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What is TD-LTE?

9/26/2011 10:47 PM EDT
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tb1
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re: What is TD-LTE?
tb1   10/4/2011 9:52:23 PM
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Well Marvell recently announced a chip that can do both FDD and TD LTE (as well as HSPA+, and lots of other standards).

Bert22306
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re: What is TD-LTE?
Bert22306   10/4/2011 7:32:35 PM
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I'm not familiar with the details of LTE options, but is it necessary to assign the same amount of bandwidth to UL as to DL? I know LTE channels can be cobbled up from a number of separate RF slices, starting with as narrow as 1.25 MHz (just like cdma2000). So, why is it not possible to assign , say, a 5 MHz UL channel, and a 15 MHz DL channel? Or if this isn't possible, why not? I mean, why not make it possible, since it seems like it should be straightforward, and it can certainly make better use of spectrum.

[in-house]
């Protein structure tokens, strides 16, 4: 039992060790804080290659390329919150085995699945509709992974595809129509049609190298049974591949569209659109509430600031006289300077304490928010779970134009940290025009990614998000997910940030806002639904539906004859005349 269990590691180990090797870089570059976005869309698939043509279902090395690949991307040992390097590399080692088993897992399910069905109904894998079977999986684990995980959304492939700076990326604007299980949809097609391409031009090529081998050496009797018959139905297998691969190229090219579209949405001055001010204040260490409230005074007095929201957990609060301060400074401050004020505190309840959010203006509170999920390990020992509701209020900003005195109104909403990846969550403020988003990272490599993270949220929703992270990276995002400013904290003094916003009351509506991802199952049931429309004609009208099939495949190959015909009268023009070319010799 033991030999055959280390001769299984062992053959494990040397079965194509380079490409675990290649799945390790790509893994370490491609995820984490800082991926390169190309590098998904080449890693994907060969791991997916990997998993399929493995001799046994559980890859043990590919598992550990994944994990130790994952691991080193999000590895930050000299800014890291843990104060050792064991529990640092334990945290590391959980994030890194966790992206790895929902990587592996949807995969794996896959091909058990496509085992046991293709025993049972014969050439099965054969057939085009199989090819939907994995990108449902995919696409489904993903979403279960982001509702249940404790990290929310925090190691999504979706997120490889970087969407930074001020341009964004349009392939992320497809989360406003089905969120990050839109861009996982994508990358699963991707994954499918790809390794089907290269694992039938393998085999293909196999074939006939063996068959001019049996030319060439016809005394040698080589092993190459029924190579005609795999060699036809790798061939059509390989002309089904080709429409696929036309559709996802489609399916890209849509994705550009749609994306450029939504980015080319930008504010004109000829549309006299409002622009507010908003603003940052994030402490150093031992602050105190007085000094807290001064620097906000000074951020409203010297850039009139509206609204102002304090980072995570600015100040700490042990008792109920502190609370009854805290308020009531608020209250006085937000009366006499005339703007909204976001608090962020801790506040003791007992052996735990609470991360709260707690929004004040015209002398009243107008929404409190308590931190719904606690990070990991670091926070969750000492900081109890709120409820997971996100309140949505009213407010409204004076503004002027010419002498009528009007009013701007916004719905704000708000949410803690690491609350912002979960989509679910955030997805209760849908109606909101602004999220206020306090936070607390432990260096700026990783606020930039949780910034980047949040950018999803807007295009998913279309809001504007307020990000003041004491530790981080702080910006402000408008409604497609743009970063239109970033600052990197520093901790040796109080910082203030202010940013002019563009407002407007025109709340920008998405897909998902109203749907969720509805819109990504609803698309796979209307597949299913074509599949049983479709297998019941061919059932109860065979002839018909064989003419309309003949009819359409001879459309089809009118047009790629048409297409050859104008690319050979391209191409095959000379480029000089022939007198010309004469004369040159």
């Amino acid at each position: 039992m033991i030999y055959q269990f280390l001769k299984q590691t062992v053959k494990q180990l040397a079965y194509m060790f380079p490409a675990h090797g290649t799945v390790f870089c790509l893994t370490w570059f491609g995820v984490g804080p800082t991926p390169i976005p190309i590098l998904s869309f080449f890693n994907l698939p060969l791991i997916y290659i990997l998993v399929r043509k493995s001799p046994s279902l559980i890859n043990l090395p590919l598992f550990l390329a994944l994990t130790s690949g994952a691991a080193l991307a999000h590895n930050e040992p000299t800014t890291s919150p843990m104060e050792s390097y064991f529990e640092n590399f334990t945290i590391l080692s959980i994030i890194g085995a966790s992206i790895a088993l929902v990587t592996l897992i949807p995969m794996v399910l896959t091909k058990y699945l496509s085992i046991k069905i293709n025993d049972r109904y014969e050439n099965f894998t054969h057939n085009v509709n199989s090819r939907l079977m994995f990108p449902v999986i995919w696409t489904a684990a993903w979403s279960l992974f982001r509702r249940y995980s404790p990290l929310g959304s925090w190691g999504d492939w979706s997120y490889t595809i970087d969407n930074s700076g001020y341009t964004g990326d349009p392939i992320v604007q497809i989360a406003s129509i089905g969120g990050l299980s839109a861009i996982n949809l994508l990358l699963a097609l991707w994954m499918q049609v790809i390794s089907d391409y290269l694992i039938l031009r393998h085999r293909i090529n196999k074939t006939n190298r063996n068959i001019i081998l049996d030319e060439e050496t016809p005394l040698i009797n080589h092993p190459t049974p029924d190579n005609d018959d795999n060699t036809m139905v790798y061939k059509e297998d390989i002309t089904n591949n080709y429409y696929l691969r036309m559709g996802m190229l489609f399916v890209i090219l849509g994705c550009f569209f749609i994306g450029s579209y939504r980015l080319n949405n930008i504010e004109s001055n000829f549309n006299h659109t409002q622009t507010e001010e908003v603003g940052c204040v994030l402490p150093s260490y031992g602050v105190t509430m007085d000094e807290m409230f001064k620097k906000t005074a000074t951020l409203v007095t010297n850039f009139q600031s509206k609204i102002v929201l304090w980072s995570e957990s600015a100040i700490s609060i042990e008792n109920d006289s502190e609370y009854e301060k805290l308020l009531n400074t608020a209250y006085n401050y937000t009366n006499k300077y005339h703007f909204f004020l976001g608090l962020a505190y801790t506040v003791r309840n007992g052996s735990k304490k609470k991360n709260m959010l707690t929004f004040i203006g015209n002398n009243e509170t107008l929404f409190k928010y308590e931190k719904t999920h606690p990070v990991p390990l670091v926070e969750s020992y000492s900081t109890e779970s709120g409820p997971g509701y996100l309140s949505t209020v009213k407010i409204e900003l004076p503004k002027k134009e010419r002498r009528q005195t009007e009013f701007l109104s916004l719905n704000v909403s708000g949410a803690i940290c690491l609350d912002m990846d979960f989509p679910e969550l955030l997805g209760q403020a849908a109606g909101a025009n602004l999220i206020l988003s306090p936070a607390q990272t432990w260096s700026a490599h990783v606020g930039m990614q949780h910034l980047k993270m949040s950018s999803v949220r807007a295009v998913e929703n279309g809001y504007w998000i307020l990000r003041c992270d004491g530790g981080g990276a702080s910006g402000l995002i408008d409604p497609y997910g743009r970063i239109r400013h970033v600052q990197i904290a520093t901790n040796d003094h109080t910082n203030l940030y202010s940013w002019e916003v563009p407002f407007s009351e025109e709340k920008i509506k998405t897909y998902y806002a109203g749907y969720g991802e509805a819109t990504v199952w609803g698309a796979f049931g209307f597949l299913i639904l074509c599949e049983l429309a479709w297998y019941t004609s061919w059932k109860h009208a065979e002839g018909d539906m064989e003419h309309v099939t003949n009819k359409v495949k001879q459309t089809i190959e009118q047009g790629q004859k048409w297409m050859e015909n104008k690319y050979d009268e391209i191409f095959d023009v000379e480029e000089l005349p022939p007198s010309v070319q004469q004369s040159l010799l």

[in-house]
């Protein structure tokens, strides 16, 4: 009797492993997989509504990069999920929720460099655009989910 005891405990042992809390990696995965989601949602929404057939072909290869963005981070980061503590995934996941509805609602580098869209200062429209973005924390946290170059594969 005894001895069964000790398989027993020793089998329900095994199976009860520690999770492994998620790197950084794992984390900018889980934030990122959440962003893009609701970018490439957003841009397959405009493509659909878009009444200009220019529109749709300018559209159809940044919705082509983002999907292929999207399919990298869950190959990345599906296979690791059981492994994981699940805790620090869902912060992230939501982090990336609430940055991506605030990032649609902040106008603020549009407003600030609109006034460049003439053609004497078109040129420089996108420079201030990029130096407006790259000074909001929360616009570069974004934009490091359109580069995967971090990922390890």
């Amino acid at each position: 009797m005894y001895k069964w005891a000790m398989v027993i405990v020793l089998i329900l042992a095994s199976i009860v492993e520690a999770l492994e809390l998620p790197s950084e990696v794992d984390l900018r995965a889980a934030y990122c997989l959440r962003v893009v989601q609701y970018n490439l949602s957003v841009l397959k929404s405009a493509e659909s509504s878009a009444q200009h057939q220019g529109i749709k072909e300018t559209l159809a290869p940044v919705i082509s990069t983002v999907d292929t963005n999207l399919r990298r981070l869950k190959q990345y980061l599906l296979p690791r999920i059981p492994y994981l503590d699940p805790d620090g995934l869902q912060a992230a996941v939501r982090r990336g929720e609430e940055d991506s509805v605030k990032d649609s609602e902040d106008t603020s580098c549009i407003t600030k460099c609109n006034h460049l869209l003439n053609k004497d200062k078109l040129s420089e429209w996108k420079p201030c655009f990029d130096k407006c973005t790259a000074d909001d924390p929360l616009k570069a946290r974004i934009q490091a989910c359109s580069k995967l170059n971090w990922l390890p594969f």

Zouhayr
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re: What is TD-LTE?
Zouhayr   10/4/2011 12:03:01 PM
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If you have 20 MHz of spectrum and you deploy FDD flavor, than you have to use 10 MHz in DL and 10 MHz in UL which make no sense. We know that in average the DL represents 75% of the total usage. Now if you go with TDD flavor, you can take the 20 MHz and assign 75% to downlink (that is 15 MHz) and gives the remaining 5 MHz to uplink, which is more efficient. This ratio can be changed anytime based on real usage ratio. One important thing here, is you can not have the DL/UL ratio adjust dynamically otherwise you will run into self-interference.